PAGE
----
Alice Walker


Born: February 9th, 1944 in Putnam County, Georgia
Fields: Political activist, Writer, Poet
Famous For: Writing The Color Purple
Awards: Pulitzer Prize, National Book Award, O. Henry Award, Humanist of the Year

Alice Walker is an American author, poet, activist and a self-proclaimed “womanist.” She was born in Eatoton, Georgia on February 9th, 1944, just before WWII ended. She was the eighth and last born child of Minnie Talluah Walker and Willie Lee Walker.

Walker has worked as a social worker, teacher and lecturer and participated in the Civil Rights Movement that took place in Mississippi in the1960’s. Walker is well known for her novel The Color Purple, published in 1982, for which she won the Pulitzer Prize for Fiction in 1993. She is also an acclaimed essayist and poet.

Early Life

Alice Malsenior Walker, arguably one of the most admired African American women writers in the world today, grew up in poverty. Her father was a poor sharecropper while her mother worked as a maid. The environment she grew up in exposed her to violent racism and this left a permanent impression as depicted in her writing.

The Accident

In 1952 when Alice was only 8 years old, she suffered a serious eye injury. She was playing “cowboys and Indians” with her two brothers when she was hit by a BB bullet in her right eye. This injury blinded her right eye and disfigured her face slightly. This made her withdraw from the world around her as she felt ugly and disfigured. Her seclusion and reserved nature is what made her find solace in writing as she turned into an observer rather than a participator in the daily activities of life.


Walker graduated from high school in 1961 and joined Spelman College in Atlanta, Georgia on a scholarship program. It is in Spelman where she started activism, participating in demonstration. Her efforts were recognized and in 1962 she was invited to Dr. Martin Luther King Junior’s home. This came as recognition of another invitation she had received to participate in the Youth World Peace Festival in Helsinki, Finland.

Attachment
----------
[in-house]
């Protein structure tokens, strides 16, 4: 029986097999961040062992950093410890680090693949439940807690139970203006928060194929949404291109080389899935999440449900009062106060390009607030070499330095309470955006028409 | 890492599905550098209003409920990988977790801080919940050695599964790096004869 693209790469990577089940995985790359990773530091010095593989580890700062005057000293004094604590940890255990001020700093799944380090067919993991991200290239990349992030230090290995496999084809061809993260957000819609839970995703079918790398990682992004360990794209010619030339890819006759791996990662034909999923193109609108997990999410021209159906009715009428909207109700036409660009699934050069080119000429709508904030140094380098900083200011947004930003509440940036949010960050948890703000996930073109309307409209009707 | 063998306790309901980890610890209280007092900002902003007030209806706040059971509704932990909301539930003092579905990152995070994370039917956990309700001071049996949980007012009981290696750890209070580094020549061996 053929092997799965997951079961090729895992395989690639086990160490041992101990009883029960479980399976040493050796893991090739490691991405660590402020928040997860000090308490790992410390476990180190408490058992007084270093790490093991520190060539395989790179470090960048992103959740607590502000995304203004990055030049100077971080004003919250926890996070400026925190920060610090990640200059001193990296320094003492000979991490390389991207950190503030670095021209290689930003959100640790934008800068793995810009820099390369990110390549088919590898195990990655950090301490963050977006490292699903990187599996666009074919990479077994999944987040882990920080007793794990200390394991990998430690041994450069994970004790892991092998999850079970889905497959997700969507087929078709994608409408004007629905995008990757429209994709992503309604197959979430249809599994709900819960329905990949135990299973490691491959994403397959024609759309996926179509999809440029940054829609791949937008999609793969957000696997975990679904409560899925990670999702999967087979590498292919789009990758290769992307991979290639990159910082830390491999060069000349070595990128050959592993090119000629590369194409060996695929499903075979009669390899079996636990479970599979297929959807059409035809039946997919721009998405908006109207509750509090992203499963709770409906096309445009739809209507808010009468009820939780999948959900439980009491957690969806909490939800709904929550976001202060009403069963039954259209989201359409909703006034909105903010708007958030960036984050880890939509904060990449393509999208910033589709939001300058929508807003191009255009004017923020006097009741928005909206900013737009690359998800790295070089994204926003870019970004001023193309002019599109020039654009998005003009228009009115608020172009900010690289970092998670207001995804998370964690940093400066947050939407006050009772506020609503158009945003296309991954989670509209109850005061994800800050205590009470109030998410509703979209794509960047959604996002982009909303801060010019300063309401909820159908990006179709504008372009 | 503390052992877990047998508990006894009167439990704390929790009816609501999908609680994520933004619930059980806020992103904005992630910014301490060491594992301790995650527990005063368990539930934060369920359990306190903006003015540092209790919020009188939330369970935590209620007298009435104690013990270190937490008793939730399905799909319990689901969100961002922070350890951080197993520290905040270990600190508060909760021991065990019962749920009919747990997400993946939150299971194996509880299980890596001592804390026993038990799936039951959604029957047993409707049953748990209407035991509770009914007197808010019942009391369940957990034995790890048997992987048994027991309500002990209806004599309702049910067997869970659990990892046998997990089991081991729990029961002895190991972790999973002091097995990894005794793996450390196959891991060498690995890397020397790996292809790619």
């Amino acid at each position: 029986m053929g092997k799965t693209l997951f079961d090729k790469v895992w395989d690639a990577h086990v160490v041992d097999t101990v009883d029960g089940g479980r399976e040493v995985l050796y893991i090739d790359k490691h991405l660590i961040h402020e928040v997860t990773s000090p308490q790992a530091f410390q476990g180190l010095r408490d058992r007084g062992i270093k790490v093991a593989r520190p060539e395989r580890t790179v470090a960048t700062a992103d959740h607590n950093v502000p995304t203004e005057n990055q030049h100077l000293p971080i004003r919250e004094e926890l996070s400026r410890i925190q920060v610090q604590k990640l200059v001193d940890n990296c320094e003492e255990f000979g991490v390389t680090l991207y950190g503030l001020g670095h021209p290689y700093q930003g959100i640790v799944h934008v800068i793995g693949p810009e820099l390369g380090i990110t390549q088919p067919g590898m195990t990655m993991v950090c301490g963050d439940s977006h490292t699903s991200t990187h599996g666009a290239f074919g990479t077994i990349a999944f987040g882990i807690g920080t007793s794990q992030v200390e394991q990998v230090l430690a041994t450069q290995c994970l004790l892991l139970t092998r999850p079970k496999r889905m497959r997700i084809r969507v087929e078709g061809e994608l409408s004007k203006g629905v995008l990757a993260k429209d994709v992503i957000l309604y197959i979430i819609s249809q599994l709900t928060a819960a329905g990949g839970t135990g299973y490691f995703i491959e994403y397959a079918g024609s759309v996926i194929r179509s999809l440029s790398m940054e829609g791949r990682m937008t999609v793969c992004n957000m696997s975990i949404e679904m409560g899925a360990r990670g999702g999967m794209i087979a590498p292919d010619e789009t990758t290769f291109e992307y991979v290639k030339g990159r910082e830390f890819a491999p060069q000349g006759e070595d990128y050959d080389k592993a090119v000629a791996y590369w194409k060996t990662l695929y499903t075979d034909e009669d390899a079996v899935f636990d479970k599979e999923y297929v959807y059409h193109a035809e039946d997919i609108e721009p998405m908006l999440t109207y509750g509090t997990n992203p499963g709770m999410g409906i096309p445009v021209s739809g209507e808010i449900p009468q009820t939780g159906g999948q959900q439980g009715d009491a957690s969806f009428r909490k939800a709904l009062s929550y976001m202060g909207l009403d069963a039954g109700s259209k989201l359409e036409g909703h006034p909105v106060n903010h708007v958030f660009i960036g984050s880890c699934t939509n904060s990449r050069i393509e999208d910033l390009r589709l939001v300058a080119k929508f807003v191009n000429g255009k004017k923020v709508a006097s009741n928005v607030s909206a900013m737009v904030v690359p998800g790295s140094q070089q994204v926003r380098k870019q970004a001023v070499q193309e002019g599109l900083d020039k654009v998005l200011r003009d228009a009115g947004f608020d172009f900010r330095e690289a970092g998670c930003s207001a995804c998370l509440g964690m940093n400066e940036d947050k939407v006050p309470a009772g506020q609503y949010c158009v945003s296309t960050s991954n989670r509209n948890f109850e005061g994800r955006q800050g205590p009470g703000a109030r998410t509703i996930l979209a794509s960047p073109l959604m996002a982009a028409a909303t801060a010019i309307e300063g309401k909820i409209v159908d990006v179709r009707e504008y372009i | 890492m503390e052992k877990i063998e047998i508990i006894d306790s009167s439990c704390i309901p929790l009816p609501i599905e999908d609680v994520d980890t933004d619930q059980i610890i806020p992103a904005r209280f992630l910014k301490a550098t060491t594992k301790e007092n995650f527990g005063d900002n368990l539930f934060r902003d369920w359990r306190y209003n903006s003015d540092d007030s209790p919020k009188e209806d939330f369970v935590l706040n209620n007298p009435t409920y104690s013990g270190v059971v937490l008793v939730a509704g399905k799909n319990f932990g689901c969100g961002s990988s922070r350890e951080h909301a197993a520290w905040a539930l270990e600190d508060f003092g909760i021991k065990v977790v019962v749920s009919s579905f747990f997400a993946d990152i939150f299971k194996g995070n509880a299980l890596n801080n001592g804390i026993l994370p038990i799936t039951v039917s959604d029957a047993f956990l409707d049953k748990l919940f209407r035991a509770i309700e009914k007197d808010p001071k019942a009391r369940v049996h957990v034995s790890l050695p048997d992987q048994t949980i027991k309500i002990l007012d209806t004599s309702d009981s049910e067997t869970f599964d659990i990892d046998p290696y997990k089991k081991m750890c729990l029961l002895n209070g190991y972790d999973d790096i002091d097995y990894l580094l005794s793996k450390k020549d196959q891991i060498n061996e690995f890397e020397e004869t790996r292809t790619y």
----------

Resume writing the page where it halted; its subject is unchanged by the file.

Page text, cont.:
She later joined Sarah Lawrence College on scholarship becoming one of the first young Africans to attend the prestigious educational institution. She graduated in 1965 and continued participating in the civil rights movement. She started by participating in door-to-door campaigns in Georgia, encouraging voter registration and then went to New York City where she worked in the city’s Welfare Department.

Her Works

Alice still found time even while pursuing civil rights. Her essay entitled The Civil Rights Movement: What Good Was It? won 1st place in the annual essay contest of The American Scholar. She was encouraged by this outcome and went ahead to register for a writing fellowship which she won to the prestigious MacDowell Colony in New Hampshire.

Her life experiences formed a better part of her first collection of poetry. She proceeded to show her talents and this time round she chose to showcase her prowess in storytelling through her debut work, Third Life of Grange Copeland. She published several short stories in 1973 including, In Love and Trouble; a poetry collection, Revolutionary Petunias and her first book for children, Langston Hughes: American Poet. In the same year, Alice also emerged as a prominent voice in the black feminist movement.

The Color Purple

Alice Walker’s career as an author took flight with the publication of, The Color Purple, which is her third novel. The novel explores the female African-America experience through the life and struggles of Celie, the narrator. This compelling work won her several prizes including the national Book Award for Fiction and the Pulitzer Prize for Fiction in 1983.

The story even made it to the big screen three years later, directed by Steven Spielberg. It starred the celebrated actress Whoopi Goldberg as Celie, alongside big wigs such as Oprah Winfrey and Danny Glover.

Alice Walker has several awards and honors to her name. This includes O. Henry Award for Kindred Spirits, The Rosenthal Award from the National Institute of Arts & Letters, Domestic Human Rights Award from Global Exchange and The LennonOno Grant for Peace.